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It prohibited livestream presenters from “flaunting wealth” by displaying or “hyping a large volume of luxury goods, jewels, bills and other such property.”


China Is Facing an Economic Slowdown

China is facing something of an economic slowdown, with the middle class and young people most affected.

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China’s youth are struggling to find work in a fiercely competitive job market or are burned out from overwork. This has led to many withdrawing from society and turning to social media either as escapism or seeing content creation as the only viable career path available to them.


The Impact of Wealth-Flaunting on Mental Health

The effects of social media on mental health are well documented. While it can be a useful tool for staying connected, excessive social media use can lead to feelings of depression, anxiety and FOMO (fear of missing out).

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This is particularly true of “wealth-flaunting.” If people who are frustrated or unhappy in their own lives see people posting content showing how wealthy or happy they are, they might feel worse by comparison. 


The Impact on Young People

The impacts of this comparison could be quite intense for a youth demographic struggling with financial uncertainty, unable to find a fulfilling role in a hyper-competitive job market.

Over-the-shoulder view of a young Chinese man in a brown t-shirt and glasses holding a smartphone in his right hand as he checks the screen. He stands in an art gallery.

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It’s also debatable how realistic the lives these influencers portray actually are. Young people might fixate on what they believe is an aspirational lifestyle, neglecting their studies or development as they get caught up in a world of materialistic excess that’s disconnected from reality.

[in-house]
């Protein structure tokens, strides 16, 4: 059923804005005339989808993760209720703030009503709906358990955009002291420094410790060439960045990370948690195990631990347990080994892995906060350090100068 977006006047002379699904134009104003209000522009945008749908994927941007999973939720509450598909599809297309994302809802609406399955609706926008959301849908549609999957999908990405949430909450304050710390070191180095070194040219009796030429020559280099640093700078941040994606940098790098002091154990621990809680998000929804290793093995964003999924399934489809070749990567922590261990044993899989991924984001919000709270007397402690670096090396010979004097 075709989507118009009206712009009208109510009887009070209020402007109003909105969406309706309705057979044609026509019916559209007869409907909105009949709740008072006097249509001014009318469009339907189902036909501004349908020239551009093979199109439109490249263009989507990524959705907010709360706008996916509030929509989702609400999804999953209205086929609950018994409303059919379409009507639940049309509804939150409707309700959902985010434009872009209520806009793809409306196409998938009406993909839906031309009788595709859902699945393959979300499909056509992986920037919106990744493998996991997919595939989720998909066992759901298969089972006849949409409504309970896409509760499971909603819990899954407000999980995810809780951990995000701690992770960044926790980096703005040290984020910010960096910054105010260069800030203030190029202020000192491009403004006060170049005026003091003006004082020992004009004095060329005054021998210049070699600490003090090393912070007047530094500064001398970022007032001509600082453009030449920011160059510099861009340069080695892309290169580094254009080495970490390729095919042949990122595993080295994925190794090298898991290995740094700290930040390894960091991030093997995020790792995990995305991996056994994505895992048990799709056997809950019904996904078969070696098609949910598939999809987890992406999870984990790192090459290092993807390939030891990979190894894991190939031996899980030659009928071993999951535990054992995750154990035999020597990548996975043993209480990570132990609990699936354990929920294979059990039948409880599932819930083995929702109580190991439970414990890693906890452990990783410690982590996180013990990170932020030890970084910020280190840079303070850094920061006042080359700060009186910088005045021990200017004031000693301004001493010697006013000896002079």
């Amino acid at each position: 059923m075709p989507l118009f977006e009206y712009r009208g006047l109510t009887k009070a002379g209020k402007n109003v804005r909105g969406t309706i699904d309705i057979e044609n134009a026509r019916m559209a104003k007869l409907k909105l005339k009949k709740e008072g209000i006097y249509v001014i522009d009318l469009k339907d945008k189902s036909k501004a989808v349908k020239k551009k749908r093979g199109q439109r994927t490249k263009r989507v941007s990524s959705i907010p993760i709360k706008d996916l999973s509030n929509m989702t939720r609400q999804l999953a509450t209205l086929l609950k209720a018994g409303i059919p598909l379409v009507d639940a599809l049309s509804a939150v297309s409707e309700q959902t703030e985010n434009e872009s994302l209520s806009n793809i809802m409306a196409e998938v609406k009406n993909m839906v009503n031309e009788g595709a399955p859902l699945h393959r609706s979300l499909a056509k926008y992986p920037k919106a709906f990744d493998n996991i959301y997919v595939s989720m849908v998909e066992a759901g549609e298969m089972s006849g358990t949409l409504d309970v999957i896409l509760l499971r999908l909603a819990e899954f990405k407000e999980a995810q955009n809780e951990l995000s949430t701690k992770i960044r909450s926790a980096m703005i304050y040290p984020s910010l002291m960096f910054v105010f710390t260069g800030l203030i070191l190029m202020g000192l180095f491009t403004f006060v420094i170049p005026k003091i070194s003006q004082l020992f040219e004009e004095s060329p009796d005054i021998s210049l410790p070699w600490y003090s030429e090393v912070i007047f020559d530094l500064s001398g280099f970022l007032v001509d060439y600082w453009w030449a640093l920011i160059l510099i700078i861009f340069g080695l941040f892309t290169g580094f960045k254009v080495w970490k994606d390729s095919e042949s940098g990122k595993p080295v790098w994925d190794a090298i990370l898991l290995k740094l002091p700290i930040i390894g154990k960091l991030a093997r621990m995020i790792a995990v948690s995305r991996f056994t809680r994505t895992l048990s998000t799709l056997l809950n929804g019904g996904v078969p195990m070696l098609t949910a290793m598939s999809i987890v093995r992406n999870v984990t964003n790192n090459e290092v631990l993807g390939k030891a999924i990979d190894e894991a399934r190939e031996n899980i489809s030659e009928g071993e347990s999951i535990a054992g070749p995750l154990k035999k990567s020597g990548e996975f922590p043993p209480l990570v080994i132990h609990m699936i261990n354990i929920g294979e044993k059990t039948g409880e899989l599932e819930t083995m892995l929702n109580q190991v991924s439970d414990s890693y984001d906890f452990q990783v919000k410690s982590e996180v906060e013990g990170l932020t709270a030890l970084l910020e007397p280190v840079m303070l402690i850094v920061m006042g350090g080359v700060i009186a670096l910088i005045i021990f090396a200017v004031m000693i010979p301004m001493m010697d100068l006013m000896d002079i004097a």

Criticism From Within

It’s not just government regulators or external commentators who are critical of “wealth-flaunting,” as influencers recognize the dangers, too.

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Lyla Lai, a former beauty influencer who drew criticism for her sales tactics and lifestyle, has now left Douyin. She’s voiced her concerns about young people seeing an abundance of “wealth-flaunting” content, saying it’s detrimental to development. She fully supports China’s cleanup of this type of content.


China Tackling Its Issues Moving Forward

Seeing exaggerated images of wealth and success on social media can definitely lead to unhealthy, warped perceptions of reality for people — especially young people. This can be unhealthy for their development. A crackdown on “wealth-flaunting” can definitely help, but it isn’t a total solution to the issue.

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China needs to reverse the trend of its economic slowdown, helping the economy develop and create more opportunities for people. If they can find happiness and fulfillment in their own lives through such opportunities, they may be less likely to seek out the distorted psychological comforts of social media.